Figure B1: Individuals move close to cooperators in the situation in which there are two cooperators and one defector. represents the angle between the positive -axis and the vector velocity of defector , and represents the angle between the positive -axis and the vector .

In this case, we assume that cooperators and will move towards to each other. For simplicity without losing generality, we assume that the migration direction of cooperator is the negative direction of -axis, while the migration direction of cooperator is the positive direction of -axis (see Fig. B1). We further set the positions of two cooperators as and , respectively. Hence we have and . For simplicity but without losing generality, we assume that initially defector locates on the positive -axis. Correspondingly, we have and .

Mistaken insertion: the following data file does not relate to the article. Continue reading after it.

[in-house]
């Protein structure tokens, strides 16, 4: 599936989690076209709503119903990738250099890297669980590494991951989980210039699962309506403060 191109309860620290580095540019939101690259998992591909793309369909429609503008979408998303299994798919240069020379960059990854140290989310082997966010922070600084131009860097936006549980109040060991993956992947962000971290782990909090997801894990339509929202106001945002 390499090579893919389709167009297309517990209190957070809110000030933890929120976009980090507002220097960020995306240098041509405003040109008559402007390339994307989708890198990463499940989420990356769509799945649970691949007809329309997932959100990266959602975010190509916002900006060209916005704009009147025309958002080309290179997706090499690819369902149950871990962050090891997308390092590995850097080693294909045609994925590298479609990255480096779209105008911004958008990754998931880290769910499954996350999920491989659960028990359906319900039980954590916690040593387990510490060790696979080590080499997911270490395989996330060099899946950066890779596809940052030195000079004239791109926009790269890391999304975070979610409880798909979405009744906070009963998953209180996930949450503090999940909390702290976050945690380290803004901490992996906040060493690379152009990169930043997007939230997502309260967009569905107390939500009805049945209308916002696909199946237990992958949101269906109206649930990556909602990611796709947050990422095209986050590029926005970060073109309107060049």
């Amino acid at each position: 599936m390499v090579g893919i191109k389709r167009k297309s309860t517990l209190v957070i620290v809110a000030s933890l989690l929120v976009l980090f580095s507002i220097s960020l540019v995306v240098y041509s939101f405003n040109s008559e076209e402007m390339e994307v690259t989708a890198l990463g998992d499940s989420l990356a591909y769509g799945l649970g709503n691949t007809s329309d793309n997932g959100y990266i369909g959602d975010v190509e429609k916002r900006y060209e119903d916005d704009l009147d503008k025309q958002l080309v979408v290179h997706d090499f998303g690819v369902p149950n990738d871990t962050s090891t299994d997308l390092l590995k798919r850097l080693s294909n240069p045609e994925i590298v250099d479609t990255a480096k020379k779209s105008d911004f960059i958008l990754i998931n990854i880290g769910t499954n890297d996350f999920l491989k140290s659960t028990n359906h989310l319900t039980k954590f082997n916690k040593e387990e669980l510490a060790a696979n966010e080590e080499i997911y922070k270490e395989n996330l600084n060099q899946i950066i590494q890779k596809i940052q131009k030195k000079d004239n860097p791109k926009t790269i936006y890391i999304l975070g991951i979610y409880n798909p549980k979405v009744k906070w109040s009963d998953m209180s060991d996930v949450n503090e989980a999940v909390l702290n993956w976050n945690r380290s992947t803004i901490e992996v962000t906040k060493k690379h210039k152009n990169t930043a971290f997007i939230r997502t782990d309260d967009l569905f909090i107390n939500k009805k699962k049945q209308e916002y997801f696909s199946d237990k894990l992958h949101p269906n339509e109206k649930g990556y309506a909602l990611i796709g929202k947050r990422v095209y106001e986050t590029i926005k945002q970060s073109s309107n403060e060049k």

For defector , the dynamical equations of motion can be thus described as

(15)

where represents the angle between the vector velocity of cooperator and the positive -axis.

In addition, we have . We further have

We consider that when defector moves close to the origin , the direction of defector becomes the negative or positive direction of -axis, so we have . Considering that should be restricted between or , thus we have

and

In addition, the direction of defector is given by

where . We further have

Using the definition of the inner product of vectors, we obtain

As a result, we have

Hence, the dynamical equations of the motion for defector are given by

(16)

where , , , and .

According to the above equations, we can further calculate the average distance between cooperators , and defector for in this simplified motion model. To do that, we solve Eq. (B.2) via numerical integrations by using Runge-Kutta method [63] with time step . The initial conditions are , , , , and . Then we can respectively obtain the and values, and correspondingly the critical distance . We emphasize that for each initial value